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Lt. George C. Farr
A-24 & B-25 Pilot with 27th Bomb Group, 3rd Bomb Group

Click For EnlargementBorn in 1918 in Antlers, Oklahoma. Farr graduated from class 41-H at Kelly Field, Texas in October 1941. He volunteered for duty in the Philippines upon graduation and shipped out in November 1941 aboard the transport USS Republic.

Wartime History
Following the attack on Pearl Harbor the convoy was diverted to Australia and they landed in Brisbane in late December. In January 1942 he attended the A-24 dive bomber school at Amberley Field which was run by pilots of the 27th Bomb Group who had been evacuated from the Philippines. They had hoped to be sent back to the Philippines as soon as the A-24's were assembled and the crews trained.

Soon after his training Lt. Farr was assigned to the 17th Squadron of the 27th BG as an A-24 pilot. Instead of being sent to the Philippines his squadron was deployed to the island of Java in February but their ferry route from Australia was cut off when the Japanese captured the airfield on Timor. They remained at Batchelor Field, to help defend the Darwin area from Japanese attacks. The men and planes of the 17th Squadron were then sent to Charters Towers in late March where they were reassigned to the 3rd Bomb Group (3rd Attack). While Farr was attached to the 8th Squadron (also equipped with the A-24 dive bomber) he soon found himself on temporary assignment to the 90th Squadron / 3rd BG as the co-pilot of a B-25 medium bomber, flying both reconnaissance and bombing missions from Australia and New Guinea.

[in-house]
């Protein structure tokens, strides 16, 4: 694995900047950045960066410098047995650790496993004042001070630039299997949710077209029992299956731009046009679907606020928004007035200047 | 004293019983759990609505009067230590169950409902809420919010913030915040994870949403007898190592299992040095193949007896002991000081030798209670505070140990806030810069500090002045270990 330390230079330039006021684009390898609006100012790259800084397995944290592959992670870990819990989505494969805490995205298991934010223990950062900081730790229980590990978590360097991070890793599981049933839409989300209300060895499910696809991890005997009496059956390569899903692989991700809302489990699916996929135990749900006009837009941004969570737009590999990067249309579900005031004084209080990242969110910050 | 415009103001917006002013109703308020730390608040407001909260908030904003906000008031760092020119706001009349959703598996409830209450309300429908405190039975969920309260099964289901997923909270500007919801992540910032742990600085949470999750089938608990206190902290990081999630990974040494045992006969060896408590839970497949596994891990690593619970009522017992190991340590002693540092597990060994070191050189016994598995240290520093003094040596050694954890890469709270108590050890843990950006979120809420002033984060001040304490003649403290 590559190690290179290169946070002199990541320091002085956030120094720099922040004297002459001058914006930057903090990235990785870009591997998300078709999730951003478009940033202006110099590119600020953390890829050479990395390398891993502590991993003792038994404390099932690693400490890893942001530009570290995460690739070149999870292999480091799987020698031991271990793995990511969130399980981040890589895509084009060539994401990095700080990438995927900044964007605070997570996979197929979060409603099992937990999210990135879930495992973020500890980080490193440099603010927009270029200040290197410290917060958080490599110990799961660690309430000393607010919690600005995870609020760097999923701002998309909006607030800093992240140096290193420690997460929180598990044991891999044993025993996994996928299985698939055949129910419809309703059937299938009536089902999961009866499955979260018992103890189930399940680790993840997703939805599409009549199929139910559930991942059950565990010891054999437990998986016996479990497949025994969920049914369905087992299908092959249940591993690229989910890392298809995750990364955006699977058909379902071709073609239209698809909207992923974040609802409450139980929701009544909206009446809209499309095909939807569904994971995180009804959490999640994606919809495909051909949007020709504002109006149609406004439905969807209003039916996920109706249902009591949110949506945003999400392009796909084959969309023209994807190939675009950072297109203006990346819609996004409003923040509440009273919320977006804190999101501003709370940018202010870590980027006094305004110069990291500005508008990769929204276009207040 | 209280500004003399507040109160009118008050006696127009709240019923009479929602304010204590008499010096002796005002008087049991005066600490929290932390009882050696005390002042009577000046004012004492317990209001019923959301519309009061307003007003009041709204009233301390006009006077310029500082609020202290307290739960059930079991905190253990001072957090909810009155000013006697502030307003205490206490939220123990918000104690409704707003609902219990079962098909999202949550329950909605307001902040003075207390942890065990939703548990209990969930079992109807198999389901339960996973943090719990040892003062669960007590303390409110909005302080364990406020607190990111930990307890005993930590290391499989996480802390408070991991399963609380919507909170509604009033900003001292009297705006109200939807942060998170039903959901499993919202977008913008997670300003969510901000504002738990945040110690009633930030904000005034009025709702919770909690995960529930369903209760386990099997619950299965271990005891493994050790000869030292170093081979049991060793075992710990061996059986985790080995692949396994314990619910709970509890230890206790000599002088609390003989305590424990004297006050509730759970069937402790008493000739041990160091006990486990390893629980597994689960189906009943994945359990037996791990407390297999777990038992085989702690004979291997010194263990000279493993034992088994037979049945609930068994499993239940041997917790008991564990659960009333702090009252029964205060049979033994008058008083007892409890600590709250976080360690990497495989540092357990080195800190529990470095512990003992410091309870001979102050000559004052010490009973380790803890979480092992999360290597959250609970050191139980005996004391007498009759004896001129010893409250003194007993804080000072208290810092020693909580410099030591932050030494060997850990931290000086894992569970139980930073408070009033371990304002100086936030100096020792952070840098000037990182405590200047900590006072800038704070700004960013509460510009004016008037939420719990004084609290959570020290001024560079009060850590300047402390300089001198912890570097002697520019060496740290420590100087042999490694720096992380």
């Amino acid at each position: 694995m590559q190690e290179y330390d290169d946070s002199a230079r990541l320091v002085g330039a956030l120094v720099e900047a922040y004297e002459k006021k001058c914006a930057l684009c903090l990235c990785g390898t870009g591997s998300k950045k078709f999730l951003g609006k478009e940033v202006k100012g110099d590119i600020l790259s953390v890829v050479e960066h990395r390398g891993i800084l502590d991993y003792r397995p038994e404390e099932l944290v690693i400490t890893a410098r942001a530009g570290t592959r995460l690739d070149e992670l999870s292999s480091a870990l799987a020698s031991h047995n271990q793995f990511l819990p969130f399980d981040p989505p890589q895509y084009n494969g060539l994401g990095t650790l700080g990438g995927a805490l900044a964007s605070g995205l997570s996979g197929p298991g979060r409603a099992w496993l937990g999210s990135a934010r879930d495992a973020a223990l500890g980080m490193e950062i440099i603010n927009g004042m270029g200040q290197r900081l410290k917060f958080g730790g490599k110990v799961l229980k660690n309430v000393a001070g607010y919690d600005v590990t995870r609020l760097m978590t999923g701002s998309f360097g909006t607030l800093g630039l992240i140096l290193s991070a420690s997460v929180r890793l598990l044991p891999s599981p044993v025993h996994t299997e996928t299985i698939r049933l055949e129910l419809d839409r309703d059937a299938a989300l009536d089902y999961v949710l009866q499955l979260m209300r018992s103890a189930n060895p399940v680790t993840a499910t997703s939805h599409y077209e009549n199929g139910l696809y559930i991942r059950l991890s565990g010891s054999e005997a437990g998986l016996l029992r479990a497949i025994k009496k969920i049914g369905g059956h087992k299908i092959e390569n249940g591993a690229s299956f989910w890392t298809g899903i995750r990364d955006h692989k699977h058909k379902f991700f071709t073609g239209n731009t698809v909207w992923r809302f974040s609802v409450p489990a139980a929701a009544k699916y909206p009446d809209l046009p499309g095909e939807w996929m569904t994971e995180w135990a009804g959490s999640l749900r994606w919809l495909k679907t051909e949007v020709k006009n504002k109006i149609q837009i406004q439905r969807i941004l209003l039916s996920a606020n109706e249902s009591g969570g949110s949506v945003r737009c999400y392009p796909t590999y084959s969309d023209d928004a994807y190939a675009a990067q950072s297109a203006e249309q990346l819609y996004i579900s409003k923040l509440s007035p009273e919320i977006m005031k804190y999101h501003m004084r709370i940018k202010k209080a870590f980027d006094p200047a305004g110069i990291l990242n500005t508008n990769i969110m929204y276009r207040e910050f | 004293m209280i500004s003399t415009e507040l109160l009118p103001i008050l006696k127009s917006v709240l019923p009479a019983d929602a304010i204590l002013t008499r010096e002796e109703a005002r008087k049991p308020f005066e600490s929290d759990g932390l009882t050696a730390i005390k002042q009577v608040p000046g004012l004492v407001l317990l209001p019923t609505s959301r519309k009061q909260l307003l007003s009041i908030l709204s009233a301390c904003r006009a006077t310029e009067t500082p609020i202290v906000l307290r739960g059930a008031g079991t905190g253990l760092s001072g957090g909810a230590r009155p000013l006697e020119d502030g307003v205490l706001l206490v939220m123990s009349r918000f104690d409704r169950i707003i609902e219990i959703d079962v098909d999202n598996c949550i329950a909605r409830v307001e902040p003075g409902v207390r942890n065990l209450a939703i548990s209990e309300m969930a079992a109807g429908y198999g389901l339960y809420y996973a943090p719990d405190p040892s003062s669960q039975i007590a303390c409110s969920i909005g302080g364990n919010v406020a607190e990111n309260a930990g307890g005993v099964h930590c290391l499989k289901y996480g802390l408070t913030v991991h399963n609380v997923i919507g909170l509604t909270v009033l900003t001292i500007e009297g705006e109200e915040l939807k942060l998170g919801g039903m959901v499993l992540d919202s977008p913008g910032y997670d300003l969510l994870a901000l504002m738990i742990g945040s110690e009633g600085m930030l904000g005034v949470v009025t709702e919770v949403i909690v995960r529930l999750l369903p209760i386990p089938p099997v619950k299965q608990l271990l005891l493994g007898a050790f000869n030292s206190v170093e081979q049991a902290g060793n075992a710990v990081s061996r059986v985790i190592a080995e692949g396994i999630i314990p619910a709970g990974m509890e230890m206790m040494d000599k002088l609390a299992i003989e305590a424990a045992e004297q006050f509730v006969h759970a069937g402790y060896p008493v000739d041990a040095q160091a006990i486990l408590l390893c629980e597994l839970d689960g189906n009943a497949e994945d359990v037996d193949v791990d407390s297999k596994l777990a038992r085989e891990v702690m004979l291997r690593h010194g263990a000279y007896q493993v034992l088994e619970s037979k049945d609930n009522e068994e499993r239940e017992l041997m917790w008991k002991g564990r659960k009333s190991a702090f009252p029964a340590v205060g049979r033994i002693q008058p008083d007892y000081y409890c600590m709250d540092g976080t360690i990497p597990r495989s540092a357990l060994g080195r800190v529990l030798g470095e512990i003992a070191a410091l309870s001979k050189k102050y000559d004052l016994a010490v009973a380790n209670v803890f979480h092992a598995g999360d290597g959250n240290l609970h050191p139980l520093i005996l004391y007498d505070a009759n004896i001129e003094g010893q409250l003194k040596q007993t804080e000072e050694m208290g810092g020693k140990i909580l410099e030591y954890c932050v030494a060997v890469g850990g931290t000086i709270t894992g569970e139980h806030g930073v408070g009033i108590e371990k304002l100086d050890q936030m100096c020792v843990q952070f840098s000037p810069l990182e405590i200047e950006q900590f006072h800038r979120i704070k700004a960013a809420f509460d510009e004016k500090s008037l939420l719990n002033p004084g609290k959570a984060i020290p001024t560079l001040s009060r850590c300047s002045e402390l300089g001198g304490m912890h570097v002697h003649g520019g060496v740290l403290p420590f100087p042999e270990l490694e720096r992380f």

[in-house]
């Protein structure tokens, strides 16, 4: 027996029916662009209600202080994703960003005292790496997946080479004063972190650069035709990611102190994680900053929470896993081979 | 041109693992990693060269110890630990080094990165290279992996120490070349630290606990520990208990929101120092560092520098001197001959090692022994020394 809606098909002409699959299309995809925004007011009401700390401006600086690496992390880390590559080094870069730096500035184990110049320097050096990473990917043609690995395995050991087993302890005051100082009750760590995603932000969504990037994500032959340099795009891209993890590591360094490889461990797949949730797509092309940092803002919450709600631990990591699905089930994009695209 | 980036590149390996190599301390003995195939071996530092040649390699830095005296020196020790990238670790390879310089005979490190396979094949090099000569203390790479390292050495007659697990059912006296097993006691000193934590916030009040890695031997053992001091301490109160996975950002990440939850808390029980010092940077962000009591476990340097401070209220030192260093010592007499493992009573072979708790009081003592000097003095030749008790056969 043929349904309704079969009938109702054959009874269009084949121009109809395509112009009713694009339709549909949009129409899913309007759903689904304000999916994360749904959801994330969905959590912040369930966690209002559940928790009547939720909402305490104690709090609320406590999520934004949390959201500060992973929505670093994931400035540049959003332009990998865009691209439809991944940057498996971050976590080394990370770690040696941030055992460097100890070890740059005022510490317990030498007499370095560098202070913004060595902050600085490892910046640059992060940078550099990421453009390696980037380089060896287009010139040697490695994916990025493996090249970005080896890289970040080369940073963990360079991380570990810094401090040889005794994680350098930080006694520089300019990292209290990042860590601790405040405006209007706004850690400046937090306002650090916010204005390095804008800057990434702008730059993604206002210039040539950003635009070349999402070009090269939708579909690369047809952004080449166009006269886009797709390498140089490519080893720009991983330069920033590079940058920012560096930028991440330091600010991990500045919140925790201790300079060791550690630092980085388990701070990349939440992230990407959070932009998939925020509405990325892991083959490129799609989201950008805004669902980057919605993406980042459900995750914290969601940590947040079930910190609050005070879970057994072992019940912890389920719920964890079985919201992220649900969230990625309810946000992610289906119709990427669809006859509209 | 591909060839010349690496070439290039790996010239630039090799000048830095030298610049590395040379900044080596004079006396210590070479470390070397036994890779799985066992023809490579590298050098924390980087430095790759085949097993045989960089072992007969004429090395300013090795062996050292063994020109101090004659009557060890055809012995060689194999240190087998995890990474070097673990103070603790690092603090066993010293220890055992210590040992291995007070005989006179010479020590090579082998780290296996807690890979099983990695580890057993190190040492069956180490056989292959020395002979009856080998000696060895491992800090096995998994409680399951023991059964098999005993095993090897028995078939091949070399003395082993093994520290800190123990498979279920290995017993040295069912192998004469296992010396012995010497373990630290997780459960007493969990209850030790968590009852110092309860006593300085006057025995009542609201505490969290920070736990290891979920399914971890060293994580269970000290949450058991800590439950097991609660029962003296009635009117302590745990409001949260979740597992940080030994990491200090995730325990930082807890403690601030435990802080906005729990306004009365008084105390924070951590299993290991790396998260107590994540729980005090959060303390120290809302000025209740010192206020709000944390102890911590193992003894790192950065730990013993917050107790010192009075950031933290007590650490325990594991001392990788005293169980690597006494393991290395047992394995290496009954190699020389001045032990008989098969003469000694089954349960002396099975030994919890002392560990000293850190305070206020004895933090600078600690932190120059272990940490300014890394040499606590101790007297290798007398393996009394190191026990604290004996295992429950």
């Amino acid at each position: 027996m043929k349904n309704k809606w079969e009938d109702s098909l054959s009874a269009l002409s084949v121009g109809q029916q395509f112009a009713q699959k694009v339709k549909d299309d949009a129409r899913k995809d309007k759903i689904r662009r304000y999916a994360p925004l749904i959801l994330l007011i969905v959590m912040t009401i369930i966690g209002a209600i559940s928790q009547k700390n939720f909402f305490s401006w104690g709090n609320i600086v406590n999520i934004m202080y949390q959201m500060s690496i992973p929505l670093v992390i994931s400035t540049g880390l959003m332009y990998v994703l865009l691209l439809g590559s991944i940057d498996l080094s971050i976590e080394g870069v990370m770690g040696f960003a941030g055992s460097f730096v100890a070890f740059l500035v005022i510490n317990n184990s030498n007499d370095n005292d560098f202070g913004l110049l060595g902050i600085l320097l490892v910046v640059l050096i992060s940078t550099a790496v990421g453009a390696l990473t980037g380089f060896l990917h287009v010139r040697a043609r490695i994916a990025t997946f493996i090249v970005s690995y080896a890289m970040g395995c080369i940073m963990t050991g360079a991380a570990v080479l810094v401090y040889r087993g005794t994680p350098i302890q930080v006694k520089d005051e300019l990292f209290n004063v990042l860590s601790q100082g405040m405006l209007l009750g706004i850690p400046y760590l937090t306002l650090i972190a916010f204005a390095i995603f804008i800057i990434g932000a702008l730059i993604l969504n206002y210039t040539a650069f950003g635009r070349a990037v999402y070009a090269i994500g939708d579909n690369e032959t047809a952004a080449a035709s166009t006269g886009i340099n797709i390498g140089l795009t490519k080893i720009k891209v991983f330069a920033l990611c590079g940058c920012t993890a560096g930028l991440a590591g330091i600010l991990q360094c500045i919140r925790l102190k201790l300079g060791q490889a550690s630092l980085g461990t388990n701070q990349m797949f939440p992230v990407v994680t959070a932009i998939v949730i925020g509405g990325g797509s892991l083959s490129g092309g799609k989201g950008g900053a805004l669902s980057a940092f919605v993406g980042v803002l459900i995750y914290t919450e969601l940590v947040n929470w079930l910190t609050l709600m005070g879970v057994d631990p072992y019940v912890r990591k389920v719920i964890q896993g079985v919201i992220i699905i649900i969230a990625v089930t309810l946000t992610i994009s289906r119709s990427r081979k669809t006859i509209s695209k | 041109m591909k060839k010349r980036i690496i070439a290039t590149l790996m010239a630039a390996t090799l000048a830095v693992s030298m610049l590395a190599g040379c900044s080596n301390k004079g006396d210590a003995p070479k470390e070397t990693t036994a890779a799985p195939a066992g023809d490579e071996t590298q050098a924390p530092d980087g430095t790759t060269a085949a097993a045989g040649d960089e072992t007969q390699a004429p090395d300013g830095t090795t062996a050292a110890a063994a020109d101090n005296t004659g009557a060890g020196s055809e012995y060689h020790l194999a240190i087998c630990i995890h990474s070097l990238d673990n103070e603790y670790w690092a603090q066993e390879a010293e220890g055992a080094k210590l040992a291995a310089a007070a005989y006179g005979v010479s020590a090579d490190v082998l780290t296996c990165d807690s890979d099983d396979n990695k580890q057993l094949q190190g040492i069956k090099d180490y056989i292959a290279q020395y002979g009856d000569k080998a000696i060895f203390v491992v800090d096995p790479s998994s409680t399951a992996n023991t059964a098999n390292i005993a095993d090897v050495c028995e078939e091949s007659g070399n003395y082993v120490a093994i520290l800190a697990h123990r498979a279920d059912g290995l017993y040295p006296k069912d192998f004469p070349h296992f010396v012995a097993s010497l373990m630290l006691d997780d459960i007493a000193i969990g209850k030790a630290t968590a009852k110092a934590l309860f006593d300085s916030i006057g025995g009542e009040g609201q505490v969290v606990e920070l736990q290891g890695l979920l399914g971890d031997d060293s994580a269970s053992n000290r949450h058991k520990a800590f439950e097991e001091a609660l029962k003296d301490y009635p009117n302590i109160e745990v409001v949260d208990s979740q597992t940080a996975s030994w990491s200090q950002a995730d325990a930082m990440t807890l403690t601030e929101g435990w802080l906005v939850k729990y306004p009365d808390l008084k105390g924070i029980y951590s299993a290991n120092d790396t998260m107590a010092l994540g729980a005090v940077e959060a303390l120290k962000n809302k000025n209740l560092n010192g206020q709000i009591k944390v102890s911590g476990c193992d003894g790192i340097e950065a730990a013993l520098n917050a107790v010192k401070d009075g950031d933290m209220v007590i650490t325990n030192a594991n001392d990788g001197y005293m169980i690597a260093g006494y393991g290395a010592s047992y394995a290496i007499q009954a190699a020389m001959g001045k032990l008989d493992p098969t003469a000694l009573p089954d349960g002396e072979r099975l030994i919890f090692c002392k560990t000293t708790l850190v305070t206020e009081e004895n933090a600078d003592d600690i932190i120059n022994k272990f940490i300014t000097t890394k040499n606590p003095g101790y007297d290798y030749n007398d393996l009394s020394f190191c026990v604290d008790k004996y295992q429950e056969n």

Mission History
His first mission was as co-pilot aboard B-25C 41-12497 on a bombing mission against Lae Airfield on 14 May his bomber was attacked by Zero fighters forcing them to crash land at 3 Mile Drome (Kila Kila) near Port Moresby.

His next mission on 25 May he flew as co-pilot aboard B-25C 41-12498 on a bombing mission against Lae Airfield resulted in his bomber being shot down into the sea below Salamaua. The crew was forced to swim three miles to land where they met natives who fed them. They then walked seven days to reach the outpost of the New Guinea Volunteer Rifles at Wau. They were flown back to Port Moresby in June and given two weeks of leave upon their return to Australia.

Lt. Farr was married to Jonnie M. Farr. During the war they lived in Indian Rocks near Clearwater, Florida with several other Air Force couples. He passed away in 1958.

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